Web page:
She joined the NEF after successfully leading the process of crafting the country’s Codes of Good Practice, the policy lodestar that precipitated transformation legislation over the past two decades in the quest to restore the economic citizenship of the black majority. She has inspired teams of A-grade black professionals who have facilitated innovative funding of sustainable businesses across various sectors of the economy,” adds Leteka, who is also co-founder and Chairperson of IDF Capital and a former Trustee of the NEF.

Kganki Matabane, CEO of the Black Business Council says:“The narration of South Africa’s economic liberation struggle will be incomplete without the acknowledgment of Philisiwe Mthethwa. She is a pioneer and a thought leader of impeccable merit, passion and integrity whose many remarkable achievements place her alongside the architects of hope in our nation. It is for this reason that she was among the luminaries that were honoured this July by the BBC in recognition of her role as a game changer.”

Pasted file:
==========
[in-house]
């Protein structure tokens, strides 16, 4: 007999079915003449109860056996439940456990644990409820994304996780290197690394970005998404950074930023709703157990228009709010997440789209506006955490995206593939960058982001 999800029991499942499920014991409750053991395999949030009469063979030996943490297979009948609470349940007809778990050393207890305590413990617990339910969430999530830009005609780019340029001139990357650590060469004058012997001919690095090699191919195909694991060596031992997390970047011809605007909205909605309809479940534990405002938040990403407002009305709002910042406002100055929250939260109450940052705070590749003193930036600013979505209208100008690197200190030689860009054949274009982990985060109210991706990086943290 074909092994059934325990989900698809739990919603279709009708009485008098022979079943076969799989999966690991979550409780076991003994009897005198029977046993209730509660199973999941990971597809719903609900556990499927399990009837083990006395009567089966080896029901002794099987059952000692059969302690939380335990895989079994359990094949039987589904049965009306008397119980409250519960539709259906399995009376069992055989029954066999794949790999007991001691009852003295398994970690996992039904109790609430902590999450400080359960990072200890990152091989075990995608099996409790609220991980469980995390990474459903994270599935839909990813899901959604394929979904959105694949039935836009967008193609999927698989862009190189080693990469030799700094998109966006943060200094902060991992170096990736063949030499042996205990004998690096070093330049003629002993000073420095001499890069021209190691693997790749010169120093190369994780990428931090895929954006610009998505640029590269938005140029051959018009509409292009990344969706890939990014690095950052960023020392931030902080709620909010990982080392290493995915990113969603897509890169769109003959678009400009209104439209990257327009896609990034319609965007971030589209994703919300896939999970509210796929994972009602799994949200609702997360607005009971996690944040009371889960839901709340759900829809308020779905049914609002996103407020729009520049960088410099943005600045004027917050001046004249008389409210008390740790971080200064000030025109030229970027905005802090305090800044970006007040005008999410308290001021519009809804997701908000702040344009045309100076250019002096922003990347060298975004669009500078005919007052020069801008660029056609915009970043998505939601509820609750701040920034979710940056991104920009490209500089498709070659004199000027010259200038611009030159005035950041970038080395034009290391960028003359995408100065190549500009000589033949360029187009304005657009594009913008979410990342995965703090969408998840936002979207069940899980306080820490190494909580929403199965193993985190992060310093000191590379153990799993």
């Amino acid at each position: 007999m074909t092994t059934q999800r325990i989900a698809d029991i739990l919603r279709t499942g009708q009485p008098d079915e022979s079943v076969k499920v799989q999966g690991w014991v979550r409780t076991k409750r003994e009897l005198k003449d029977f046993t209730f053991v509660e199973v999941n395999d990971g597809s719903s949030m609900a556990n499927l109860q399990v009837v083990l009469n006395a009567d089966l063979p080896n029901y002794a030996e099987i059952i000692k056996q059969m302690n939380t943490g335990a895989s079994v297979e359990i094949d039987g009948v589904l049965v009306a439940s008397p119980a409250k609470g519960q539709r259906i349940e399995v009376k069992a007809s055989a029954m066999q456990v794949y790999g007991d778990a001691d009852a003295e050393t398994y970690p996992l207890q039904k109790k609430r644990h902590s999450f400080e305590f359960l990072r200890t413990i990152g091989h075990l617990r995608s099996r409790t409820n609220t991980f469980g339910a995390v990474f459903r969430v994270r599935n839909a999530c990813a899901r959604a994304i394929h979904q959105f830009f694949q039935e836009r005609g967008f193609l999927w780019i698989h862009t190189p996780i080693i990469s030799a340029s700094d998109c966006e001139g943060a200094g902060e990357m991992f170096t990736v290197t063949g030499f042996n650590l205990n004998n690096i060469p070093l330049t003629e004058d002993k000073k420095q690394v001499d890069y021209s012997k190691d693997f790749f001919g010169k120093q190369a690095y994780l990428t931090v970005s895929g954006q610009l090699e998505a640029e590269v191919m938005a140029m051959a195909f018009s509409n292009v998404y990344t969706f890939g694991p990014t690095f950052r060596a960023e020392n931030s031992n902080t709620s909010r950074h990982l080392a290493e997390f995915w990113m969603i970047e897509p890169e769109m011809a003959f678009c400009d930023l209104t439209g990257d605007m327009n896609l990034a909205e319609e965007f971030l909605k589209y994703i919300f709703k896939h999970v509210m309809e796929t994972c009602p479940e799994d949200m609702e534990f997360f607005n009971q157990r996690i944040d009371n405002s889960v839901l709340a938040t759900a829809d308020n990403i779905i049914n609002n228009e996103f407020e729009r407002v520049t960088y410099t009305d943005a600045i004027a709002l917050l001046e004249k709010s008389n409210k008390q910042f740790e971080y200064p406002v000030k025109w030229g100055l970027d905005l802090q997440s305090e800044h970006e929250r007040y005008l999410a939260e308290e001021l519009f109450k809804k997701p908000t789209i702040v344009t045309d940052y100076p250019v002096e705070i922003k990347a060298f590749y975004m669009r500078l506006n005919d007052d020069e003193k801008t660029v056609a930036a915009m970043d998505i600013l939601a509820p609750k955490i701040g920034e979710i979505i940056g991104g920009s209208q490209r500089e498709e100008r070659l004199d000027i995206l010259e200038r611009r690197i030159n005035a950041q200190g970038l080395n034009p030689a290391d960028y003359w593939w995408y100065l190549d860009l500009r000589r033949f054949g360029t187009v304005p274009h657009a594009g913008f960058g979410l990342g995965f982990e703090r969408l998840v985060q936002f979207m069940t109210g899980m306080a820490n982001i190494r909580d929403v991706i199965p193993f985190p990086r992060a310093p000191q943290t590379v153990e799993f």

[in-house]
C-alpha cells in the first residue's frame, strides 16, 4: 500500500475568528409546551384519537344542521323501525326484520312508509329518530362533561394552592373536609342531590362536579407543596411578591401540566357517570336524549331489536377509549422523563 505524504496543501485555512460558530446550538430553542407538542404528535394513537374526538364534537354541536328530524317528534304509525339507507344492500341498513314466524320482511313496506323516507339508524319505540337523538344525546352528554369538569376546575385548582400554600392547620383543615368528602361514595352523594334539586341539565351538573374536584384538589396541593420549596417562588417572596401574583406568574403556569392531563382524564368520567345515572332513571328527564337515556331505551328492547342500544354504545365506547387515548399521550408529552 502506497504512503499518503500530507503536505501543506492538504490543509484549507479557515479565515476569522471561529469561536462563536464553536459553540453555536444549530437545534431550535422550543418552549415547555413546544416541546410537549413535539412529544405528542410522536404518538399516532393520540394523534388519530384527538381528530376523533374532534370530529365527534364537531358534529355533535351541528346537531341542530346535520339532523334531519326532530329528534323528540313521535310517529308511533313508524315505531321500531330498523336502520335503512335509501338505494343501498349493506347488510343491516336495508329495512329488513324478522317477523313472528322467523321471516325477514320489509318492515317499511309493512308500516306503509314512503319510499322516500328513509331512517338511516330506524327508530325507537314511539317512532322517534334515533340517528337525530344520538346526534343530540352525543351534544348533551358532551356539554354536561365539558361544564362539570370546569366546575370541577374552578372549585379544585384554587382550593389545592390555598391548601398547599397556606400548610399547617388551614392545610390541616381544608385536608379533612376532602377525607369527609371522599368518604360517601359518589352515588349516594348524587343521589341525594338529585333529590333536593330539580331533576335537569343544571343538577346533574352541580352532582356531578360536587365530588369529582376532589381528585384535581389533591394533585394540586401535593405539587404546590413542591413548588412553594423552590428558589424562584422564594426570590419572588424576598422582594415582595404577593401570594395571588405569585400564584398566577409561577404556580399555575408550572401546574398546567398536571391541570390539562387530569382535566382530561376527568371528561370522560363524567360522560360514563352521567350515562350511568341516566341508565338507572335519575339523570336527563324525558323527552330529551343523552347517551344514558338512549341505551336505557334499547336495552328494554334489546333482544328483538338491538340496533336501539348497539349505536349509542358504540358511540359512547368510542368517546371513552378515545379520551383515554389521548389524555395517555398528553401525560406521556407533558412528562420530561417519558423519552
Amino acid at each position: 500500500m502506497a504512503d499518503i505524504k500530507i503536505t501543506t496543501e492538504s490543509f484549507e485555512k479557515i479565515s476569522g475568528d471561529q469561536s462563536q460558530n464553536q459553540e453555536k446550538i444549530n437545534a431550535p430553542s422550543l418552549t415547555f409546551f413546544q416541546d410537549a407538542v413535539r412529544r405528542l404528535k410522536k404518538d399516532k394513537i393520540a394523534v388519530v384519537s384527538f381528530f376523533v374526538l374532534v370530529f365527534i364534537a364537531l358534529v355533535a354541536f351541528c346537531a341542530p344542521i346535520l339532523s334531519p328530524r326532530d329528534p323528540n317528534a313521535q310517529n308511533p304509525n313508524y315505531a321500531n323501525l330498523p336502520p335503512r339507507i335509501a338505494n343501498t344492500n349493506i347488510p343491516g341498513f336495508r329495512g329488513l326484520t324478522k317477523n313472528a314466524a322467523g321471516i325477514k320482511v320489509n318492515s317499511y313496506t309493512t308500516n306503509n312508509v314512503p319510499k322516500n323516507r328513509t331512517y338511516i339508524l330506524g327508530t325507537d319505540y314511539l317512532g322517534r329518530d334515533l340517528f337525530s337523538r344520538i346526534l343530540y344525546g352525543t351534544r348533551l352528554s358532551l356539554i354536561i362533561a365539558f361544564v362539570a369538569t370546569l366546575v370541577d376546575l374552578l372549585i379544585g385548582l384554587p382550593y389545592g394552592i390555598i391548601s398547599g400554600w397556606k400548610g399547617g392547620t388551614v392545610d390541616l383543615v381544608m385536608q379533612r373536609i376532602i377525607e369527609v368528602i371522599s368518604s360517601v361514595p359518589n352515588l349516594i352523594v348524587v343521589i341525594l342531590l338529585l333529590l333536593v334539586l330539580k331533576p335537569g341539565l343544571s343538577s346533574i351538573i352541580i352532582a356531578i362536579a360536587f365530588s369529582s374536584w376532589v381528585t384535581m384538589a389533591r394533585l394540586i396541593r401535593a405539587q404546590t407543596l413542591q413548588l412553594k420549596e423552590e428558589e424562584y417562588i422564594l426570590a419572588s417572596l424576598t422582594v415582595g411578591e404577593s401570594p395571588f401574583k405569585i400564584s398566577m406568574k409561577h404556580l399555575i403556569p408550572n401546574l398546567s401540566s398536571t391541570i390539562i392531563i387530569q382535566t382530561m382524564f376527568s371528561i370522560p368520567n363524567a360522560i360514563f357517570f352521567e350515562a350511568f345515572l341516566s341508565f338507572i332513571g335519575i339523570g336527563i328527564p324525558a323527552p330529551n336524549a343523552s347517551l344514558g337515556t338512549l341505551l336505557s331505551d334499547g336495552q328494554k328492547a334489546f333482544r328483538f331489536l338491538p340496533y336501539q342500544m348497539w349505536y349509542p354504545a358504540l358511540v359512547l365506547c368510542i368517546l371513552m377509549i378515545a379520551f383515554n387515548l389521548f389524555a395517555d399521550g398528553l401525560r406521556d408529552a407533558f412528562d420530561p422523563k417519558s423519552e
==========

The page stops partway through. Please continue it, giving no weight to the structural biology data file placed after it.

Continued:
Says Buhle Hanise, President of the African Women Chartered Accountants (AWCA): “For many years the NEF has been a close partner of AWCA, actively supporting our skills development programme towards the education and training of African women CAs, especially from rural areas. Mthethwa’s leadership, personal involvement and commitment to this strategic objective has been phenomenal. This is one of the many reasons why AWCA has awarded and recognised Mthethwa as a Woman of Substance and as Luminary in advancing entrepreneurship, transformation, skills development and the economic empowerment of black women.”